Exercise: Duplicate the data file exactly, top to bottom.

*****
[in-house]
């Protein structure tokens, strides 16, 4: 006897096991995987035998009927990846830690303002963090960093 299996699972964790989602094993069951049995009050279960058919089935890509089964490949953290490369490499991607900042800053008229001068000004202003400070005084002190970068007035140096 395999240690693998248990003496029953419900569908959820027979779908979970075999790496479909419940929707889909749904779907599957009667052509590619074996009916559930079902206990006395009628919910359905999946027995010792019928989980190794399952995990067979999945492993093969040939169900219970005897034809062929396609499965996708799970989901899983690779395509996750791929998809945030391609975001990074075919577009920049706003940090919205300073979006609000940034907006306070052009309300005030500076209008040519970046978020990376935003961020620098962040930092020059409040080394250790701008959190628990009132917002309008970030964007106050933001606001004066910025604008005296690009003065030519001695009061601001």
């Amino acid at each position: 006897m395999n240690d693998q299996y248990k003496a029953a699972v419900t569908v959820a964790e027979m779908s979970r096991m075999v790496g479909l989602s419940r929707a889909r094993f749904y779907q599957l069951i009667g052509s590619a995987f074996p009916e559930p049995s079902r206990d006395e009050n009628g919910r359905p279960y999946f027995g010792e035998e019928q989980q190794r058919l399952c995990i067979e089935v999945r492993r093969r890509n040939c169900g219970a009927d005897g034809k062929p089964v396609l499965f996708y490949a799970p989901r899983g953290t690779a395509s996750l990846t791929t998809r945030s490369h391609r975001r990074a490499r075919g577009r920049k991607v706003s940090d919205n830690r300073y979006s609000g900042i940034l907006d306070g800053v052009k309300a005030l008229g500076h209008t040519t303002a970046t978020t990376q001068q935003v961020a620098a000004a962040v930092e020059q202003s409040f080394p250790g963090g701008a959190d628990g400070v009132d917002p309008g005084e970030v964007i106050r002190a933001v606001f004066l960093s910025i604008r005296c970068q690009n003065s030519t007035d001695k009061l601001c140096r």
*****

[in-house]
């Protein structure tokens, strides 16, 4: 006897096991995987035998009927990846830690303002963090960093 299996699972964790989602094993069951049995009050279960058919089935890509089964490949953290490369490499991607900042800053008229001068000004202003400070005084002190970068007035140096 395999240690693998248990003496029953419900569908959820027979779908979970075999790496479909419940929707889909749904779907599957009667052509590619074996009916559930079902206990006395009628919910359905999946027995010792019928989980190794399952995990067979999945492993093969040939169900219970005897034809062929396609499965996708799970989901899983690779395509996750791929998809945030391609975001990074075919577009920049706003940090919205300073979006609000940034907006306070052009309300005030500076209008040519970046978020990376935003961020620098962040930092020059409040080394250790701008959190628990009132917002309008970030964007106050933001606001004066910025604008005296690009003065030519001695009061601001």
């Amino acid at each position: 006897m395999n240690d693998q299996y248990k003496a029953a699972v419900t569908v959820a964790e027979m779908s979970r096991m075999v790496g479909l989602s419940r929707a889909r094993f749904y779907q599957l069951i009667g052509s590619a995987f074996p009916e559930p049995s079902r206990d006395e009050n009628g919910r359905p279960y999946f027995g010792e035998e019928q989980q190794r058919l399952c995990i067979e089935v999945r492993r093969r890509n040939c169900g219970a009927d005897g034809k062929p089964v396609l499965f996708y490949a799970p989901r899983g953290t690779a395509s996750l990846t791929t998809r945030s490369h391609r975001r990074a490499r075919g577009r920049k991607v706003s940090d919205n830690r300073y979006s609000g900042i940034l907006d306070g800053v052009k309300a005030l008229g500076h209008t040519t303002a970046t978020t990376q001068q935003v961020a620098a000004a962040v930092e020059q202003s409040f080394p250790g963090g701008a959190d628990g400070v009132d917002p309008g005084e970030v964007i106050r002190a933001v606001f004066l960093s910025i604008r005296c970068q690009n003065s030519t007035d001695k009061l601001c140096r």